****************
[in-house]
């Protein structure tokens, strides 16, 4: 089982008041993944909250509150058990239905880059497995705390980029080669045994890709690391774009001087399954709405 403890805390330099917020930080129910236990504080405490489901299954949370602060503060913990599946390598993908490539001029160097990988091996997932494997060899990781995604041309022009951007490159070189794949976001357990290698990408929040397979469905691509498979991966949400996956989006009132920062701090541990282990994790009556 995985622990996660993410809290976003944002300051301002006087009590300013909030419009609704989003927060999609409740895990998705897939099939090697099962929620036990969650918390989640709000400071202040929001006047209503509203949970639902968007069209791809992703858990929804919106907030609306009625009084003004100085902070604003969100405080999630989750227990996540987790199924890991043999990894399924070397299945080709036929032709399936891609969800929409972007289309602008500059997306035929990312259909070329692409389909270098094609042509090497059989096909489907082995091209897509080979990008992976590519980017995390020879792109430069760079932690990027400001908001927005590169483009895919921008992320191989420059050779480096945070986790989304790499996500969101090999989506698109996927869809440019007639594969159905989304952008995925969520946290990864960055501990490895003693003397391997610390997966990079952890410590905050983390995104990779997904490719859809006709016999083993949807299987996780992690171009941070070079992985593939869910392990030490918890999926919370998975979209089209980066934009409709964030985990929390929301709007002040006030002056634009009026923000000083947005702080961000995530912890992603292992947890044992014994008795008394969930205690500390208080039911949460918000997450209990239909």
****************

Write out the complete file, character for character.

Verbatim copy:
[in-house]
């Protein structure tokens, strides 16, 4: 089982008041993944909250509150058990239905880059497995705390980029080669045994890709690391774009001087399954709405 403890805390330099917020930080129910236990504080405490489901299954949370602060503060913990599946390598993908490539001029160097990988091996997932494997060899990781995604041309022009951007490159070189794949976001357990290698990408929040397979469905691509498979991966949400996956989006009132920062701090541990282990994790009556 995985622990996660993410809290976003944002300051301002006087009590300013909030419009609704989003927060999609409740895990998705897939099939090697099962929620036990969650918390989640709000400071202040929001006047209503509203949970639902968007069209791809992703858990929804919106907030609306009625009084003004100085902070604003969100405080999630989750227990996540987790199924890991043999990894399924070397299945080709036929032709399936891609969800929409972007289309602008500059997306035929990312259909070329692409389909270098094609042509090497059989096909489907082995091209897509080979990008992976590519980017995390020879792109430069760079932690990027400001908001927005590169483009895919921008992320191989420059050779480096945070986790989304790499996500969101090999989506698109996927869809440019007639594969159905989304952008995925969520946290990864960055501990490895003693003397391997610390997966990079952890410590905050983390995104990779997904490719859809006709016999083993949807299987996780992690171009941070070079992985593939869910392990030490918890999926919370998975979209089209980066934009409709964030985990929390929301709007002040006030002056634009009026923000000083947005702080961000995530912890992603292992947890044992014994008795008394969930205690500390208080039911949460918000997450209990239909």